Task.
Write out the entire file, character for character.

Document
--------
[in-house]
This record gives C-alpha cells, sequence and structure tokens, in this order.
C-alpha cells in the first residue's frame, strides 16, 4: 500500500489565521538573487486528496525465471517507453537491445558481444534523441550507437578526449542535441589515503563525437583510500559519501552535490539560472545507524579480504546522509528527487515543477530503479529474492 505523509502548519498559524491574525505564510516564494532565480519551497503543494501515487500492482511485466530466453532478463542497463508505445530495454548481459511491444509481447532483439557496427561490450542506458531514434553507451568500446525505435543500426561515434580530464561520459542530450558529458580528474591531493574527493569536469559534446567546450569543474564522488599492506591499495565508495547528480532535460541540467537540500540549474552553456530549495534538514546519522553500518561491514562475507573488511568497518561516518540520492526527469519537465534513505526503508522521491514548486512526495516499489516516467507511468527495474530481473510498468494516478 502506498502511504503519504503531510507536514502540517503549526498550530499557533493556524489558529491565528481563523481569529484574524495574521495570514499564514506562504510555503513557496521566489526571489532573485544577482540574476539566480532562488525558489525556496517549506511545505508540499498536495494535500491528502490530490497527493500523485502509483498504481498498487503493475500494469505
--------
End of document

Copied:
[in-house]
This record gives C-alpha cells, sequence and structure tokens, in this order.
C-alpha cells in the first residue's frame, strides 16, 4: 500500500489565521538573487486528496525465471517507453537491445558481444534523441550507437578526449542535441589515503563525437583510500559519501552535490539560472545507524579480504546522509528527487515543477530503479529474492 505523509502548519498559524491574525505564510516564494532565480519551497503543494501515487500492482511485466530466453532478463542497463508505445530495454548481459511491444509481447532483439557496427561490450542506458531514434553507451568500446525505435543500426561515434580530464561520459542530450558529458580528474591531493574527493569536469559534446567546450569543474564522488599492506591499495565508495547528480532535460541540467537540500540549474552553456530549495534538514546519522553500518561491514562475507573488511568497518561516518540520492526527469519537465534513505526503508522521491514548486512526495516499489516516467507511468527495474530481473510498468494516478 502506498502511504503519504503531510507536514502540517503549526498550530499557533493556524489558529491565528481563523481569529484574524495574521495570514499564514506562504510555503513557496521566489526571489532573485544577482540574476539566480532562488525558489525556496517549506511545505508540499498536495494535500491528502490530490497527493500523485502509483498504481498498487503493475500494469505